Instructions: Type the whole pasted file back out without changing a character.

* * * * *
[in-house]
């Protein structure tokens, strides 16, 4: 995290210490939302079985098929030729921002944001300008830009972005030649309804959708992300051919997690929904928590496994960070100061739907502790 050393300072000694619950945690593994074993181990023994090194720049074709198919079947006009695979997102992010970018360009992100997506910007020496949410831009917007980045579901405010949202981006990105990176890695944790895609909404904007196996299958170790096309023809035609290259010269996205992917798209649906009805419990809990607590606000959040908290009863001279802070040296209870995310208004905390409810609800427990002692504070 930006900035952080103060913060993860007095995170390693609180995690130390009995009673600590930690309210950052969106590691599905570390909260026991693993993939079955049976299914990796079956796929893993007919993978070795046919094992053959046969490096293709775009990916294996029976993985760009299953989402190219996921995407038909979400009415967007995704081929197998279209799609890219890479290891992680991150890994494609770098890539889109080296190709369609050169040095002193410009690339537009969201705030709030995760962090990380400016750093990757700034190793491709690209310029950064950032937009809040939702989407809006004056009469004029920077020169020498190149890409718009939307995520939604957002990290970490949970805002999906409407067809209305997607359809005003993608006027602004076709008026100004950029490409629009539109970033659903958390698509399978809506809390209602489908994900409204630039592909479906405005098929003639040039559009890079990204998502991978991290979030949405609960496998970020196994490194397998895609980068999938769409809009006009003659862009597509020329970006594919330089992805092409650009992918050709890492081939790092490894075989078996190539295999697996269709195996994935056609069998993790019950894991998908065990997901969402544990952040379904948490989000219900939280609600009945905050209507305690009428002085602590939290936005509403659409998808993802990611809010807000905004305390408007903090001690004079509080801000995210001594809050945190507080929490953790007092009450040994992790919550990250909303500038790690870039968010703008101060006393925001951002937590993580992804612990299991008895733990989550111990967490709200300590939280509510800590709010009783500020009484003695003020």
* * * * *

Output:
[in-house]
């Protein structure tokens, strides 16, 4: 995290210490939302079985098929030729921002944001300008830009972005030649309804959708992300051919997690929904928590496994960070100061739907502790 050393300072000694619950945690593994074993181990023994090194720049074709198919079947006009695979997102992010970018360009992100997506910007020496949410831009917007980045579901405010949202981006990105990176890695944790895609909404904007196996299958170790096309023809035609290259010269996205992917798209649906009805419990809990607590606000959040908290009863001279802070040296209870995310208004905390409810609800427990002692504070 930006900035952080103060913060993860007095995170390693609180995690130390009995009673600590930690309210950052969106590691599905570390909260026991693993993939079955049976299914990796079956796929893993007919993978070795046919094992053959046969490096293709775009990916294996029976993985760009299953989402190219996921995407038909979400009415967007995704081929197998279209799609890219890479290891992680991150890994494609770098890539889109080296190709369609050169040095002193410009690339537009969201705030709030995760962090990380400016750093990757700034190793491709690209310029950064950032937009809040939702989407809006004056009469004029920077020169020498190149890409718009939307995520939604957002990290970490949970805002999906409407067809209305997607359809005003993608006027602004076709008026100004950029490409629009539109970033659903958390698509399978809506809390209602489908994900409204630039592909479906405005098929003639040039559009890079990204998502991978991290979030949405609960496998970020196994490194397998895609980068999938769409809009006009003659862009597509020329970006594919330089992805092409650009992918050709890492081939790092490894075989078996190539295999697996269709195996994935056609069998993790019950894991998908065990997901969402544990952040379904948490989000219900939280609600009945905050209507305690009428002085602590939290936005509403659409998808993802990611809010807000905004305390408007903090001690004079509080801000995210001594809050945190507080929490953790007092009450040994992790919550990250909303500038790690870039968010703008101060006393925001951002937590993580992804612990299991008895733990989550111990967490709200300590939280509510800590709010009783500020009484003695003020």